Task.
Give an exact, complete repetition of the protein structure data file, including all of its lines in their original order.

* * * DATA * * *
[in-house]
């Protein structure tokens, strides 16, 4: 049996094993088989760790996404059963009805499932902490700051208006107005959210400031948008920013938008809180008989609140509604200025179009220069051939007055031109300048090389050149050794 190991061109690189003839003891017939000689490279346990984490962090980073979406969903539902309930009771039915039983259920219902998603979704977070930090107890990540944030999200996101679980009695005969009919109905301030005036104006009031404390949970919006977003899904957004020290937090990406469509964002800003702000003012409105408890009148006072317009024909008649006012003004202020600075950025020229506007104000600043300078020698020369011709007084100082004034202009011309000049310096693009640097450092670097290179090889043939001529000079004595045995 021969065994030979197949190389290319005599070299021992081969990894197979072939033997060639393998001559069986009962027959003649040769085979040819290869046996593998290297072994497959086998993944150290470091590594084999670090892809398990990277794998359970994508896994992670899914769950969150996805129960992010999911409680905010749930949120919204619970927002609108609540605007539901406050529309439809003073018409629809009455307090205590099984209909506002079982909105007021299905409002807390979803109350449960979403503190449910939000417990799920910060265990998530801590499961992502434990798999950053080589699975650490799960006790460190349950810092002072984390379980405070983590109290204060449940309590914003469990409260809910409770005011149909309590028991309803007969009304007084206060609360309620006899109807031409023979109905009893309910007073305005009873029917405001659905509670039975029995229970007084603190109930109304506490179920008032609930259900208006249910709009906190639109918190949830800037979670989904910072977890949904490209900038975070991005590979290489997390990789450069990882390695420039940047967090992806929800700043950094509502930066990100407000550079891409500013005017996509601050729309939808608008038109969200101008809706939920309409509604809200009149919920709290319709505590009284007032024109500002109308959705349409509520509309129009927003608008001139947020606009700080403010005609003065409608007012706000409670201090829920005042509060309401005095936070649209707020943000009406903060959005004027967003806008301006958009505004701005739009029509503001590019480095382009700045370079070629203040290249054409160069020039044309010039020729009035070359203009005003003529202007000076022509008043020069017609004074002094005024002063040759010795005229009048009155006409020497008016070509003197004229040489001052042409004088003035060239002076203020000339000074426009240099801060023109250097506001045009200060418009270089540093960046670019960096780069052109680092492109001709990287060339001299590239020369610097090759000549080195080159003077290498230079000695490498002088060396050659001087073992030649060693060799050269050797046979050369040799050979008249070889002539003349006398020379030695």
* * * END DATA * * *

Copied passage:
[in-house]
């Protein structure tokens, strides 16, 4: 049996094993088989760790996404059963009805499932902490700051208006107005959210400031948008920013938008809180008989609140509604200025179009220069051939007055031109300048090389050149050794 190991061109690189003839003891017939000689490279346990984490962090980073979406969903539902309930009771039915039983259920219902998603979704977070930090107890990540944030999200996101679980009695005969009919109905301030005036104006009031404390949970919006977003899904957004020290937090990406469509964002800003702000003012409105408890009148006072317009024909008649006012003004202020600075950025020229506007104000600043300078020698020369011709007084100082004034202009011309000049310096693009640097450092670097290179090889043939001529000079004595045995 021969065994030979197949190389290319005599070299021992081969990894197979072939033997060639393998001559069986009962027959003649040769085979040819290869046996593998290297072994497959086998993944150290470091590594084999670090892809398990990277794998359970994508896994992670899914769950969150996805129960992010999911409680905010749930949120919204619970927002609108609540605007539901406050529309439809003073018409629809009455307090205590099984209909506002079982909105007021299905409002807390979803109350449960979403503190449910939000417990799920910060265990998530801590499961992502434990798999950053080589699975650490799960006790460190349950810092002072984390379980405070983590109290204060449940309590914003469990409260809910409770005011149909309590028991309803007969009304007084206060609360309620006899109807031409023979109905009893309910007073305005009873029917405001659905509670039975029995229970007084603190109930109304506490179920008032609930259900208006249910709009906190639109918190949830800037979670989904910072977890949904490209900038975070991005590979290489997390990789450069990882390695420039940047967090992806929800700043950094509502930066990100407000550079891409500013005017996509601050729309939808608008038109969200101008809706939920309409509604809200009149919920709290319709505590009284007032024109500002109308959705349409509520509309129009927003608008001139947020606009700080403010005609003065409608007012706000409670201090829920005042509060309401005095936070649209707020943000009406903060959005004027967003806008301006958009505004701005739009029509503001590019480095382009700045370079070629203040290249054409160069020039044309010039020729009035070359203009005003003529202007000076022509008043020069017609004074002094005024002063040759010795005229009048009155006409020497008016070509003197004229040489001052042409004088003035060239002076203020000339000074426009240099801060023109250097506001045009200060418009270089540093960046670019960096780069052109680092492109001709990287060339001299590239020369610097090759000549080195080159003077290498230079000695490498002088060396050659001087073992030649060693060799050269050797046979050369040799050979008249070889002539003349006398020379030695």